Retrospective analysis of complications and outcomes in Boxers and Staffordshire Bull Terriers undergoing cranial cruciate ligament surgery
Version of Record online: 29 MAY 2013
© 2013 The Authors. Australian Veterinary Journal © 2013 Australian Veterinary Association
Australian Veterinary Journal
Volume 91, Issue 6, pages 220–225, June 2013
How to Cite
Levien, A., Brodbelt, D. and Arthurs, G. (2013), Retrospective analysis of complications and outcomes in Boxers and Staffordshire Bull Terriers undergoing cranial cruciate ligament surgery. Australian Veterinary Journal, 91: 220–225. doi: 10.1111/avj.12062
- Issue online: 29 MAY 2013
- Version of Record online: 29 MAY 2013
- Manuscript Accepted: 17 SEP 2012
- cranial cruciate ligament;
- Staffordshire Bull Terriers;
- surgical complications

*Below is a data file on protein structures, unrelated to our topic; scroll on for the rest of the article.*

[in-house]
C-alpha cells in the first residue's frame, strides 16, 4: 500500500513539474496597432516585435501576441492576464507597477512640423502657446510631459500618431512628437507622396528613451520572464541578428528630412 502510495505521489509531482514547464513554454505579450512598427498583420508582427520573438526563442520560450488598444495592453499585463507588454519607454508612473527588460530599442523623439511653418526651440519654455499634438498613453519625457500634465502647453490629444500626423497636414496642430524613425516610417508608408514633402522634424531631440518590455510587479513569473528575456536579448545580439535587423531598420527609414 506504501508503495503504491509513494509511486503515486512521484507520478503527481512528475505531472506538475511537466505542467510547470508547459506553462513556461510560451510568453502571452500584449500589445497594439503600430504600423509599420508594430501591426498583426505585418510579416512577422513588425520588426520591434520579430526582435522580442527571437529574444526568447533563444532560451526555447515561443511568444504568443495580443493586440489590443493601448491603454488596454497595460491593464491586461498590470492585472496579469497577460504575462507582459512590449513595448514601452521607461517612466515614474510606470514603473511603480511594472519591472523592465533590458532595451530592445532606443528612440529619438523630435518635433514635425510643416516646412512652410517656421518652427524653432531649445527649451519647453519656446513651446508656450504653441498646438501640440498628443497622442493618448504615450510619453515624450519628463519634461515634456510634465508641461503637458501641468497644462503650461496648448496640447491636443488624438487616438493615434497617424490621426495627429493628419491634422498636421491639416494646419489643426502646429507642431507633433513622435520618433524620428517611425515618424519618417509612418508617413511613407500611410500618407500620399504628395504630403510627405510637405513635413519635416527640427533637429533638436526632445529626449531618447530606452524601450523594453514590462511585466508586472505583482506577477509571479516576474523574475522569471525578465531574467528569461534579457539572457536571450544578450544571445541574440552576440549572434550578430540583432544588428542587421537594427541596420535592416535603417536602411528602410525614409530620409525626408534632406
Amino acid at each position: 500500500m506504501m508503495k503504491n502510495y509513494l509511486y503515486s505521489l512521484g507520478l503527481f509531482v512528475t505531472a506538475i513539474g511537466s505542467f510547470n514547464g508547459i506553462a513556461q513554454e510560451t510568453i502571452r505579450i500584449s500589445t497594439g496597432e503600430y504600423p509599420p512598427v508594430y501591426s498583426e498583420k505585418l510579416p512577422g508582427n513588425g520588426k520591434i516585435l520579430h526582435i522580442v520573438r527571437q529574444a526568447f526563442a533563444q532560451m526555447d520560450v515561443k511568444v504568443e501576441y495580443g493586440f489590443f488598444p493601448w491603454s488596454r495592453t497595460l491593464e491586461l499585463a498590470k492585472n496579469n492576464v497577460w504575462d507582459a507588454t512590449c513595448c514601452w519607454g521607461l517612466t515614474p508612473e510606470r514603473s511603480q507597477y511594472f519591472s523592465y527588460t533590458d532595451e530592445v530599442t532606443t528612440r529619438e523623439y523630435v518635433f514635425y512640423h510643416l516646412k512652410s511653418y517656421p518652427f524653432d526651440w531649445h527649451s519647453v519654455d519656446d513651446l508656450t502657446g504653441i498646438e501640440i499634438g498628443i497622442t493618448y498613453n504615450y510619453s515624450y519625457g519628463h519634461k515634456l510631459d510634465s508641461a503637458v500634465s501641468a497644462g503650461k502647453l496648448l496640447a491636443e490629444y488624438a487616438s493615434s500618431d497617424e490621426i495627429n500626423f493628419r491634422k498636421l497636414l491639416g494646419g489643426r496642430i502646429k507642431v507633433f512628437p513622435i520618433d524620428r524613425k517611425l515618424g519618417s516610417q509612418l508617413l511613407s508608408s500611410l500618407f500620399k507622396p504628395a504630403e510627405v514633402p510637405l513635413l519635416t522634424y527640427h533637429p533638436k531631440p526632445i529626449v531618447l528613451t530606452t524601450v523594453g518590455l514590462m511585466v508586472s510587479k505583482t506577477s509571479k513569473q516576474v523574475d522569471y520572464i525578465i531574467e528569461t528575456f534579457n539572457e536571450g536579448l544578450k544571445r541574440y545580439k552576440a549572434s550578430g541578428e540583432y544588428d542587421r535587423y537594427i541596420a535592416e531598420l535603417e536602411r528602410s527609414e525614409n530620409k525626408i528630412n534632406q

The aim of this study was to determine whether Boxers and Staffordshire Bull Terriers (SBT) have a higher incidence of complications or a worse outcome after cranial cruciate ligament (CCL) surgery compared with control breeds.
The design was a retrospective cohort study with data reviewed from medical records and outcome assessed by owner questionnaire.
The cohort included 210 canine stifles comprising 33 Boxers, 47 SBTs and 130 controls. For Boxers, the overall complication rate (39.4%), major complication rate (30.3%) and revision surgery rates (18.2%) were significantly higher than those of the control groups (14.6%, 10.8% and 4.6%, respectively). Overall, SBTs were no more likely to suffer complications or repeat surgery than the control group. Considering only lateral fabello-tibial suture (LFS) stabilisation, both Boxers (32.0%) and SBTs (23.3%) had higher complication rates than the control group (6.3%). There were no significant differences in outcome among the Boxer, SBT and control groups; median follow-up time was 2 years (range 0.5–7 years).
The overall complication rate for Boxers undergoing CCL surgery was higher compared with other breeds of dog. When surgical techniques were analysed separately, the LFS was associated with a higher complication rate in Boxers and SBTs. Further investigation into breed-specific surgical techniques is indicated.